• autoencoders: a neural net with your data as both input and output, and a bottleneck layer in the middle.
• Principal components analysis or principal curves
• The graphical lasso and its cousins, which convert the observed correlation structure into a network with a limited number of edges. I talk more about my favorite options below.

### Missing data overview

Regarding your missing data, it's helpful to know what it was caused by. In a clinical trial, patients might drop out due to side effects and thereby skew the results irreparably. You mentioned resource limitations, which means your missingness pattern might be independent of the missing values. (This is especially true if hydrophobic proteins are no more or less expensive to measure that the rest, and so on for all your measurements.) If that is a leap you're willing to make, then not only can you fill in the missing data; you can reasonably quantify the uncertainty in your model parameters.

One way to do this is multiple imputation:

• formulate a probabilistic model for the missing data
• simulate missing data from that model
• repeat this many times and combine the resulting estimates via Rubin's Formulas (slide 7).

This page contains tons of information on missing data and multiple imputation. But, if you just want a point estimate, keep reading.

### Specific models for missing data

In this situation, I might try a rank $$r$$ regression model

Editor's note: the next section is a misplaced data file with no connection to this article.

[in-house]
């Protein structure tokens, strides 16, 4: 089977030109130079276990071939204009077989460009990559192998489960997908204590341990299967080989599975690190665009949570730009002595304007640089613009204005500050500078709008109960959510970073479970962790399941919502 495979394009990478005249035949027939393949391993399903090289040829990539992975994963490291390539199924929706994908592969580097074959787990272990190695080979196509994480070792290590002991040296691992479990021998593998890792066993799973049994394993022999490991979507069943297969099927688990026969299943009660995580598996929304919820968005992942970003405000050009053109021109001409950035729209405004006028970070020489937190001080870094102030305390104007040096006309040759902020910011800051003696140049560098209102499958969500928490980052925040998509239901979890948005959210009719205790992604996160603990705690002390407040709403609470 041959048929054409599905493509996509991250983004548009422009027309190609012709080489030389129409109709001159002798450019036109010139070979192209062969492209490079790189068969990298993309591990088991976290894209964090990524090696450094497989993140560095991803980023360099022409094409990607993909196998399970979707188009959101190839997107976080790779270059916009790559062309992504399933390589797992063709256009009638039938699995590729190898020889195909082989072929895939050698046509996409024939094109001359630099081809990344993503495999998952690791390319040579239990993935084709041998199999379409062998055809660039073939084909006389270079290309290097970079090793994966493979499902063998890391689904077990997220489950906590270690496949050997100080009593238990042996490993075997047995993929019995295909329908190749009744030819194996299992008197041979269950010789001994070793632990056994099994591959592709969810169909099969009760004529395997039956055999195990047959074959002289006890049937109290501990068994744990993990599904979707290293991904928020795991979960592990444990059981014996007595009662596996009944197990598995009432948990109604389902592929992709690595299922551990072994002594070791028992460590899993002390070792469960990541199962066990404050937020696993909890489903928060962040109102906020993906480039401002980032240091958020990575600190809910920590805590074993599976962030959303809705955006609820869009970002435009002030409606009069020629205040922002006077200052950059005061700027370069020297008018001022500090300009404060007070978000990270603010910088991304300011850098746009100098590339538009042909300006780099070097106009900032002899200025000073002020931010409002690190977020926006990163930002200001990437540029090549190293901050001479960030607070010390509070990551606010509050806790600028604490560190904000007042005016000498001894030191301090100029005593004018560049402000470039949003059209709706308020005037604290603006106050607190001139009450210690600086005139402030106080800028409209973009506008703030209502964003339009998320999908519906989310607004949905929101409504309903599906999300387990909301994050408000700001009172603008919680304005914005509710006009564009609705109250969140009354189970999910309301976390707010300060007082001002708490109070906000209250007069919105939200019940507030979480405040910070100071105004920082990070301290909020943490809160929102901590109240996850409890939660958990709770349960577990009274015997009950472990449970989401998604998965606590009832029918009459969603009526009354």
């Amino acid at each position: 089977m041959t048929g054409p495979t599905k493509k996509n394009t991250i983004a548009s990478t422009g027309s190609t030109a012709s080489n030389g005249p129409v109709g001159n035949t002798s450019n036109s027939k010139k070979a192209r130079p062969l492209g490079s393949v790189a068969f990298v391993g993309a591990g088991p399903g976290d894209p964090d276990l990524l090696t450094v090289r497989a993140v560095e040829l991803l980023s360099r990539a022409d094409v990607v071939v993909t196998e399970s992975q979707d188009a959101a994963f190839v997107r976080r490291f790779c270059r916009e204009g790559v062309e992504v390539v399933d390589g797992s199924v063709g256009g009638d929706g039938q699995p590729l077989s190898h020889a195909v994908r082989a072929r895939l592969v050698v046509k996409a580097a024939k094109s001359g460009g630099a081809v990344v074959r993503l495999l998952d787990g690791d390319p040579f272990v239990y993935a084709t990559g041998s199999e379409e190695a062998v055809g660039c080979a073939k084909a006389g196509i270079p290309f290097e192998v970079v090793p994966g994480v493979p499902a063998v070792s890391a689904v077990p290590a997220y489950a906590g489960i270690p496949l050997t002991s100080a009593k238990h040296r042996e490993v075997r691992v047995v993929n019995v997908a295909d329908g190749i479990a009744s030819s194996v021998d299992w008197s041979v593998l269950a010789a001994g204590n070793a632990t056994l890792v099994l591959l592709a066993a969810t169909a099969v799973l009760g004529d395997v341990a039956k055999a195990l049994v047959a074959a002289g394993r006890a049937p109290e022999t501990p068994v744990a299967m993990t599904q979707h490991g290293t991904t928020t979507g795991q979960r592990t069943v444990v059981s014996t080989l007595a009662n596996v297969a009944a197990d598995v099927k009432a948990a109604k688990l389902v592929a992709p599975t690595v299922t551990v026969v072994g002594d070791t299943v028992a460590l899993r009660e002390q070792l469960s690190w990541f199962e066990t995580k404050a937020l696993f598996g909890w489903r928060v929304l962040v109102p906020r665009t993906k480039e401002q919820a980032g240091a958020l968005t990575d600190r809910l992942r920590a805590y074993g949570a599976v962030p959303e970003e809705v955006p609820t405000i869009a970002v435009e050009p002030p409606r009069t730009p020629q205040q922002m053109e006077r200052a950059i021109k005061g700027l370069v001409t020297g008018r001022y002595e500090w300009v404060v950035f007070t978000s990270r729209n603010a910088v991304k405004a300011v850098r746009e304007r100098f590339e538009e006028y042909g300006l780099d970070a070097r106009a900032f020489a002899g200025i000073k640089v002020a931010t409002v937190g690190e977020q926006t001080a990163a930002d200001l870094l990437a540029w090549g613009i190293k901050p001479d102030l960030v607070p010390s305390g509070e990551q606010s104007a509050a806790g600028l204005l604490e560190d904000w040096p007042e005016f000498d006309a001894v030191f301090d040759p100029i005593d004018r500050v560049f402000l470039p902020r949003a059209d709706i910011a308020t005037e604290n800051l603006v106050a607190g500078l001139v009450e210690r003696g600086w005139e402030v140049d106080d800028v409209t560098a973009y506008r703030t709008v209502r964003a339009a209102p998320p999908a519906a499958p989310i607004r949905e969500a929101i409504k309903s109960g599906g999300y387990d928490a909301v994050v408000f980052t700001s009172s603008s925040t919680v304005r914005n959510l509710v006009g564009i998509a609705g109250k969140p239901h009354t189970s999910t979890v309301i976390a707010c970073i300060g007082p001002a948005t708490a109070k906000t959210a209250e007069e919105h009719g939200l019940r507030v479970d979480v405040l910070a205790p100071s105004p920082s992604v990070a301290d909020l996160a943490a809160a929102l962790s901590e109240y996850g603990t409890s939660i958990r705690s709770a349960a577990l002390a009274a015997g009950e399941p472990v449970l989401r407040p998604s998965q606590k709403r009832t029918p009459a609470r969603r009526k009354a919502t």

$$E[M] = RL$$,

where $$M$$ is $$[X|Y]$$ ($$n$$ rows, $$p$$ columns), $$R$$ is an unknown $$n$$ by $$r$$ matrix, $$L$$ is an unknown $$r$$ by $$p$$ matrix, and $$E[]$$ is the expectation operator. (Substitute in your preferred likelihood function or data transform.) You can fit this model despite the missing entries: using a simple squared loss as an example, minimize $$\sum_{i,j \in \Omega} (M_{ij} - \sum_k R_{ik}L_{kj})$$ (where $$\Omega$$ is the set of observed entries). You can alternate between updating $$R$$ and updating $$L$$, so that each update is just a regression problem, and you'll probably do well.

Rather than low rank, another option is to use a flexible distribution based on a sparse inverse covariance matrix. (Why inverse covariance? It's the Markov random field representation.) This solution seems to accommodate all of your needs at once, so I linked to it in the tl;dr.

### Do due diligence

Finally, please do not fit complex models to your data without first visualizing it and exploring it. I recommend scrutinizing all of the pairwise relationships by plotting them somehow (scatterplots for continuous, contingency tables for categorical, and side-by-side boxplots for mixed). This might reveal outliers or physically implausible trends that bear investigation. It might reveal that my answer is off track or requires modification: perhaps you'll end up with a couple of protein clusters that behave very differently, so you decide to model them each separately. Perhaps the data are just really ugly, and there's nothing to see other than "super acidic and salty things are unstable." I'm interested to know what you find.

• Alright I don't feel like I'm able to identify outright that this is the solution to the problem, but it's such a good quality answer that it deserves the bounty – trethaller May 16 '17 at 21:21